‘I said to them, “would you like to come back to school if I can get you sponsored”. The boy replied, “oh, yes please” and his sister Habiba didn’t speak – just one great big tear rolled down her face. ‘Fortunately, within two days I’d got sponsors for them in Jersey and got them back into school.’

During her time in Malindi, Ruth noticed that a vast number of the local children could not fit into the overcrowded government primary schools or afford to attend them because of hidden fees.

Once St Clement’s School became full, she decided to set up her own self-funded school – Malindi Bright Future Academy – as an additional facility to enable even more Kenyan children to enjoy an education.

‘At the big government-run schools they still have to buy books, uniform, food, pay a registration fee and the head teachers charge the pupils things like “desk fees”,’ explains Ruth.

‘And because St Clement’s School had become full by 2015, I set up MBFA. It is my own school and I fund that privately, but my main charity work is still focused on St Clement’s.’

Ruth regularly returns to Malindi to help out at St Clement’s School and her own. She admits it can be difficult to undertake voluntary work in a country where the majority of women are seen as subordinate by men.

‘I overheard a meeting of men in a village near Malindi recently and they were talking about whether it was better to slap a woman or hit her with a stick.’

She lets out an incredulous gasp.

‘I thought, “this is a joke”. I actually asked them, “Is this a joke?” and they said “No”. But they are the uneducated village guys whereas if you interviewed men who work in banks in Malindi they would not share that view.

‘Hopefully the next generation of boys at St Clement’s and my own school are seeing girls as their equals because all the children get social education lessons and they are taught about the importance of equality.’

Across the world, women have been fighting back against a tide of sexual abuse in all its forms. The #MeToo campaign, which has been spreading virally on social media since October 2017, was created to encourage females to speak up against instances of sexual violence and harassment, from the bedroom to the boardroom.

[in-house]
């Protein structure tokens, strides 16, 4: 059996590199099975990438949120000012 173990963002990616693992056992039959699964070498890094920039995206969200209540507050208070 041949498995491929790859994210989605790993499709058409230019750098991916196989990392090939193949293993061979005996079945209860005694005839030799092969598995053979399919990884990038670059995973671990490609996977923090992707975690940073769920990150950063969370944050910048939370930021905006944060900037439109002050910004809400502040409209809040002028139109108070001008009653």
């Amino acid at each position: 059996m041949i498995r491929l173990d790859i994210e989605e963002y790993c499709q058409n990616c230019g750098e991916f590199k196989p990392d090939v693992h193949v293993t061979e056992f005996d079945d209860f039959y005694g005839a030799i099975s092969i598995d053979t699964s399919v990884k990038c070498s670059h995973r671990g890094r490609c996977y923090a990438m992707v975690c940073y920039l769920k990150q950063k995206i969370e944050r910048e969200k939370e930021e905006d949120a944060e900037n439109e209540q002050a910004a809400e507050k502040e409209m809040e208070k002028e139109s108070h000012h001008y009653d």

‘I think there is an issue worldwide with sexual violence and women should be able to speak up,’ adds Ruth.

‘People can do whatever they like, as long as it doesn’t affect somebody else. As soon as it starts affecting someone, it’s wrong and it has to stop – whether that’s in the workplace where somebody might be verbally bullying a work colleague, or in a Kenyan village where boys and men think it’s acceptable to rape a young girl.’

In the western world, stories of inequality in pay between genders have also been making the headlines in recent times. In the UK, all companies with more than 250 employees are obliged to report any disparities in pay between the genders by 4 April.

And in the United States, the New York Times recently ran an article stating that ‘the gender pay gap is largely because of motherhood’.

However, Ruth rubbishes any suggestion that women generally work less once they have children.

‘I spent years working from 9 pm until 11 pm because I had to come out of school early – at 3.30 pm – to collect my children. In my experience, women who have children don’t take loads of time off. Most people get back to work before their baby is a year old and in the big scheme of things, [maternity leave] shouldn’t matter. Women, like men, have got very long working lives and that window we take for having children is comparatively small.’

Ruth is adamant there is plenty still to do to bring about true equality in the workplace.

‘There’s still a long way to go in terms of achieving equality in employment – there’s a glass ceiling.

‘And I think when women are at work they still have to pretend they haven’t got children and when they’re at home they have to pretend they are not at work.

‘When my children were small it felt like I had to justify picking them up from school.